Scarf stories: Travelling the material world

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Three times in the past three years I have received a spontaneous gift in the form of a scarf. The gifts came from three different people, on three different continents. Two of the givers had only just met me. None of them knew about my secret addiction: an inability to walk past a scarf stall without buying at least one of them.

Catherine Marshall wearing a pink-checked krama in Cambodia. The krama was made at a Jesuit centre in Cambodia by people living with disabilities.There's a shelf in my bedroom cupboard stacked with neatly folded scarves and wraps in rainbow hues. Every last one of them has a story to tell.

There's the blue and coral pink-checked krama made at a Jesuit centre in Cambodia by people living with disabilities. In a village near Battambang, a local woman had taken it from around my neck and knotted it atop my head Khmer-style; appropriately clad, I had continued peeling pumpkins and stirring them into great cauldrons of soup beside her for a group of hungry children. 

On my shelf is an elongated stole made from orange stretch fabric and imprinted with a work by Ecuadorian artist Oswaldo Guayasamín. It reminds me of my last day in Quito: I'd taken a taxi up narrow, winding streets to the top of a hill where the late master's house, now the Casa Museo Guayasamín, commands sweeping views of the city below. Inside, I'd relished the mishmash of works on display — the representation of a long life that began in a poor, native Ecuadorian family and ended in the bosom of acclaim and great wealth.

At the bottom of the shelf's pile is the chocolate alpaca shawl brought home by my late father over 30 years ago after his own trip to Ecuador. He'd bought it from a roadside stall and gifted it along with the thrilling story of his week-long journey by dugout and mule through the wilds to reach a remote mine site. The boatman had gotten so drunk at one of their riverside overnight stops, my mining engineer father and his colleagues had had to leave him behind next day and make their way blindly upriver. 

My own alpaca purchase — a steel-grey scarf I bought from nomadic herders on a mountain pass in Bhutan — testifies to this innate sense of adventure (and habit of collecting utilitarian mementoes) passed on from my father to me.

Peeking out from the fabric mille-feuille is a silver-grey wrap sprinkled with diamante, a gift from my Indian friend during her wedding in Hua Hin, Thailand. It was waiting, delicately wrapped, on the bed in my hotel room, along with a rhinestone bindi which complemented the sari I was to wear. That three-day extravaganza — including fire twirlers, hennaed hands and a Hindu blessing ceremony — is relived every time I drape the twinkling shawl across my shoulders. 

 

"Like those other treasured swatches of fabric, it's a reminder of the deep meaning encoded in such gestures, of the honour that is bequeathed along with the object."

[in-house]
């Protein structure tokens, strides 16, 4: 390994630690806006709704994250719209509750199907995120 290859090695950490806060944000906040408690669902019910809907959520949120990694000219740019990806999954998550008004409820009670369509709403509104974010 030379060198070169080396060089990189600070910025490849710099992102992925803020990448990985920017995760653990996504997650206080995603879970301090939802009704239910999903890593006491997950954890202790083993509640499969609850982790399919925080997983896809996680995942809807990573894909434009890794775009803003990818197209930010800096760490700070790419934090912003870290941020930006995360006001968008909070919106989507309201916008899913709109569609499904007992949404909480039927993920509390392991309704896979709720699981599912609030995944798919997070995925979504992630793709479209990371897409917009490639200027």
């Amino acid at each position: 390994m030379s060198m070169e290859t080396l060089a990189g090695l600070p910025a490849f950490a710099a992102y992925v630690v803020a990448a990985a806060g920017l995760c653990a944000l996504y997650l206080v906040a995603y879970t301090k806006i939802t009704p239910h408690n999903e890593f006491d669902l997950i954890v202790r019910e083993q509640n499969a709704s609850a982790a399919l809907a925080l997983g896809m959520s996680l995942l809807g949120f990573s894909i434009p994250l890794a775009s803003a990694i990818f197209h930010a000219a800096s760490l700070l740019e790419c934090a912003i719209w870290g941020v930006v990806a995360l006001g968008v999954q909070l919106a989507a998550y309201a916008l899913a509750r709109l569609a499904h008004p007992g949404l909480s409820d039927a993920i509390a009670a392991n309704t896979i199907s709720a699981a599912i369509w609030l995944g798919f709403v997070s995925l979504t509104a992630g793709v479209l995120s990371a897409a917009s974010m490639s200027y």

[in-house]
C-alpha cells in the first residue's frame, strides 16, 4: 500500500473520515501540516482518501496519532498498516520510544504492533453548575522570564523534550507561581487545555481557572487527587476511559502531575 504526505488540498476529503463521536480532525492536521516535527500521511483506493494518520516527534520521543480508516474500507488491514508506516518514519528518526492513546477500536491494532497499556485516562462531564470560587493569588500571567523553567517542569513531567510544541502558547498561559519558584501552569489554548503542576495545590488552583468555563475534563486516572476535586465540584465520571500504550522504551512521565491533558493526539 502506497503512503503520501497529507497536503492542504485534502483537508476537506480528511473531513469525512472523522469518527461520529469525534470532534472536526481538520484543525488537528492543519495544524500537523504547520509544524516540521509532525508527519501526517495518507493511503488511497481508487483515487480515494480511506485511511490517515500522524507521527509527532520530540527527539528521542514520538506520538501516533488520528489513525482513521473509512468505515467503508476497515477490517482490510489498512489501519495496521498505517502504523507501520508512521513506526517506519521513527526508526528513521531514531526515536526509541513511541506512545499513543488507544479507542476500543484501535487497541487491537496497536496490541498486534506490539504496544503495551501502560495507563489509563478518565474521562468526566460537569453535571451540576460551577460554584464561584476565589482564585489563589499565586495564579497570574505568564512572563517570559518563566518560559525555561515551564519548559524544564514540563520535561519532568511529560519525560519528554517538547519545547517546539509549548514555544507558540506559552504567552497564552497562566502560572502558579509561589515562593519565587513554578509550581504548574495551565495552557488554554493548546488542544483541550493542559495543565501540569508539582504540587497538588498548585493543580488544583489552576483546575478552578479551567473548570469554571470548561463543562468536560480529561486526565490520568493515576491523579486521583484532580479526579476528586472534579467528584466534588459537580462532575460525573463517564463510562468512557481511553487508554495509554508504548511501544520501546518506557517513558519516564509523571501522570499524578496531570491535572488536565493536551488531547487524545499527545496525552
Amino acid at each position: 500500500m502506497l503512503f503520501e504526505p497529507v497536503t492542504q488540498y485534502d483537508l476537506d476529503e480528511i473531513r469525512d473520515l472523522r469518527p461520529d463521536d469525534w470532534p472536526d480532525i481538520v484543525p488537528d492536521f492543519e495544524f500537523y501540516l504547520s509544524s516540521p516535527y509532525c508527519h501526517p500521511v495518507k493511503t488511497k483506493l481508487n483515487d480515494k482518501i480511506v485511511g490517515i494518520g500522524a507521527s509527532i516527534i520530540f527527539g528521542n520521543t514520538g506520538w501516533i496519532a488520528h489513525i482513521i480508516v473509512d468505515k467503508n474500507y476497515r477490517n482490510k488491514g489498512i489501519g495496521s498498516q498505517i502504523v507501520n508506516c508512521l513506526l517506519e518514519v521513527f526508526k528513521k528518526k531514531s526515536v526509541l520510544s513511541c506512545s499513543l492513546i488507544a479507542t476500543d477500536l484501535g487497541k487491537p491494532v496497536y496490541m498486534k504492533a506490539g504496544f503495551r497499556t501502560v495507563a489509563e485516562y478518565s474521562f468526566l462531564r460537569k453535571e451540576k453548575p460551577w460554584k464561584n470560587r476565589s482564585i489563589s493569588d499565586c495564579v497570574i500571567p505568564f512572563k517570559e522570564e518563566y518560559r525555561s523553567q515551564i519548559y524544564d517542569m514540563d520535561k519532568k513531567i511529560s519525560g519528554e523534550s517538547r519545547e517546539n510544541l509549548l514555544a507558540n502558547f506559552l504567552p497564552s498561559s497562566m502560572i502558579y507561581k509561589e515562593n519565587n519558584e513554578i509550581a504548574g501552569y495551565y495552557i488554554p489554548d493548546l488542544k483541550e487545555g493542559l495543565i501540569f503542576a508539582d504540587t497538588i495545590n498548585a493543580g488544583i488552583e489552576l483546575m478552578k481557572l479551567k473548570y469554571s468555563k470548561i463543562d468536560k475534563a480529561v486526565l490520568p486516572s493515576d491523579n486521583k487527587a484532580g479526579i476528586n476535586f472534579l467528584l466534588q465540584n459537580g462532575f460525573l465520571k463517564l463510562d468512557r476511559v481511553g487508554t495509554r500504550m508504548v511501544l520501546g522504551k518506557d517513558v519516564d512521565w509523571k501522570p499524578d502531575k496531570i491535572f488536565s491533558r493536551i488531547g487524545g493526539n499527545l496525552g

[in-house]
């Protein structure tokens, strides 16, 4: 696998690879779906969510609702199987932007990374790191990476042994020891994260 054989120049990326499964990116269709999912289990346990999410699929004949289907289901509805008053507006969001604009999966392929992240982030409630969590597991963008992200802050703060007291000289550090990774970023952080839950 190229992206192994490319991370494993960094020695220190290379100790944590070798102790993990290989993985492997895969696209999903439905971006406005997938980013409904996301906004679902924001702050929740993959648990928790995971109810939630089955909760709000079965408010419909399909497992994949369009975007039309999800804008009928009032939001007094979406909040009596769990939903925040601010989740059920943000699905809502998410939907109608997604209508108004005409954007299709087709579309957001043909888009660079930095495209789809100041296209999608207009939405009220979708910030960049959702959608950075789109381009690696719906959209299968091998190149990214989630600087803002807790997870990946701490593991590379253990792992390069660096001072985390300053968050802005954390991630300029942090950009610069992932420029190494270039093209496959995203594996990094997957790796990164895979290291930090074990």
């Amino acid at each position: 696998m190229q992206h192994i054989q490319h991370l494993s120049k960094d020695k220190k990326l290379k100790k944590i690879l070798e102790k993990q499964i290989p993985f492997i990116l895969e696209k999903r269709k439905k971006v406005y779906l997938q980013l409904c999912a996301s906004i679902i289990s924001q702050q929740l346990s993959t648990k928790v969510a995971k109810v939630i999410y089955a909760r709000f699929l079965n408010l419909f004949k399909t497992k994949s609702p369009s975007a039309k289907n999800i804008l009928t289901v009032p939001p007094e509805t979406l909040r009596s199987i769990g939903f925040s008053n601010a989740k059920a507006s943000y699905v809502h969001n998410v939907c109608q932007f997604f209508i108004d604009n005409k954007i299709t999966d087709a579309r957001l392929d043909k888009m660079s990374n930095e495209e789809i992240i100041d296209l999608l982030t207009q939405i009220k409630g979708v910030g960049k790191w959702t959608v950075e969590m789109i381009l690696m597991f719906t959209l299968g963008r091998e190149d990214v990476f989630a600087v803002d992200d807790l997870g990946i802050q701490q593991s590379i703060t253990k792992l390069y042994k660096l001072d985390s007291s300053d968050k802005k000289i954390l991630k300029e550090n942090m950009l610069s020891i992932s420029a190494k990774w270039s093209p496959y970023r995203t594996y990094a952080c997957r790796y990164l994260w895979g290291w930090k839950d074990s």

And then there are those spontaneous gifts from two strangers and one friend that I've added to this priceless collection. The first is a brown cravat speckled with sandy octagons given to me by a tour guide from Mendoza, Argentina.

He'd taken me into the Andean foothills and told me how he'd once crossed this great mountain range on rollerblades, arriving in Chile with a Guinness World Record to his name. As we drove back into the city, he'd untied the cravat from the arm of his rear view mirror and pressed it into my hand. 

The second is a turquoise-bordered, kaleidoscopic silk confection which transports me immediately to the Calabrian village of Rizziconi, where I'd taken afternoon tea with the aunt of an Australian restaurateur whom I was trailing for a story. That night we'd dined together at a restaurant in Tropea, overlooking the Gulf of St Euphemia.

Though this woman and I had no language in common, we communicated energetically all night long. After the final glass of grappa, she removed the scarf from around her neck and wrapped it gently around my own.

Most recently, a friend handed me a small, tissue-wrapped package; it contained a scarf that she'd collected on her own travels, one of a precious assortment she was now judiciously re-homing so that others might enjoy them. Enclosed within its decisive blue borders are splashes of pink, stripes of red, flecks of black.

Like those other treasured swatches of fabric, it's a reminder of the deep meaning encoded in such gestures, of the honour that is bequeathed along with the object. And it recalls the wisdom of a world that puts in my path people who, so often, have just the gift for me.

 

 

Catherine MarshallCatherine Marshall is a Sydney-based journalist and travel writer. She visited Svalbard as a guest of Lindblad Expeditions.

Main image: Catherine Marshall wearing a pink-checked krama in Cambodia. The krama was made at a Jesuit centre in Cambodia by people living with disabilities.

Topic tags: Catherine Marshall, Cambodia, Ecuador, Argentina

 

 

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Existing comments

You look very fetching in your headscarf Catherine! What a joy it is to find a lovely gift for someone when we are travelling. Only this morning, I had the great pleasure of taking some of my scarves into a little op shop (and one has already found a new home).
Pam | 30 July 2019


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